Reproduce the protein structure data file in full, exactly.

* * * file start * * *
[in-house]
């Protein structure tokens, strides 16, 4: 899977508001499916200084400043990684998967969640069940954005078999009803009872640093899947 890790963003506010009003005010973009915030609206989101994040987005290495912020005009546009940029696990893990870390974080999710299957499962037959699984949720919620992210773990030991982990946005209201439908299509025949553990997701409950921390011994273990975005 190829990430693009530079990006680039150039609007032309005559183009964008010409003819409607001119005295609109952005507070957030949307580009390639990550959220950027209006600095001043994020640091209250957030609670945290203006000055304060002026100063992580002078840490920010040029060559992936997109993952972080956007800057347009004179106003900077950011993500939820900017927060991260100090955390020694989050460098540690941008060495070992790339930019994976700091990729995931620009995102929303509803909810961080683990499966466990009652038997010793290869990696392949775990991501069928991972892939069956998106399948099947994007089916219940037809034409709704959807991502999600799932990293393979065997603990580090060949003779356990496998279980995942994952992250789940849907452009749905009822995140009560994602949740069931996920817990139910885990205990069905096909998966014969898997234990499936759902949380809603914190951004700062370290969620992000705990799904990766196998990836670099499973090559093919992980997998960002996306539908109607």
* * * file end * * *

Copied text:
[in-house]
């Protein structure tokens, strides 16, 4: 899977508001499916200084400043990684998967969640069940954005078999009803009872640093899947 890790963003506010009003005010973009915030609206989101994040987005290495912020005009546009940029696990893990870390974080999710299957499962037959699984949720919620992210773990030991982990946005209201439908299509025949553990997701409950921390011994273990975005 190829990430693009530079990006680039150039609007032309005559183009964008010409003819409607001119005295609109952005507070957030949307580009390639990550959220950027209006600095001043994020640091209250957030609670945290203006000055304060002026100063992580002078840490920010040029060559992936997109993952972080956007800057347009004179106003900077950011993500939820900017927060991260100090955390020694989050460098540690941008060495070992790339930019994976700091990729995931620009995102929303509803909810961080683990499966466990009652038997010793290869990696392949775990991501069928991972892939069956998106399948099947994007089916219940037809034409709704959807991502999600799932990293393979065997603990580090060949003779356990496998279980995942994952992250789940849907452009749905009822995140009560994602949740069931996920817990139910885990205990069905096909998966014969898997234990499936759902949380809603914190951004700062370290969620992000705990799904990766196998990836670099499973090559093919992980997998960002996306539908109607």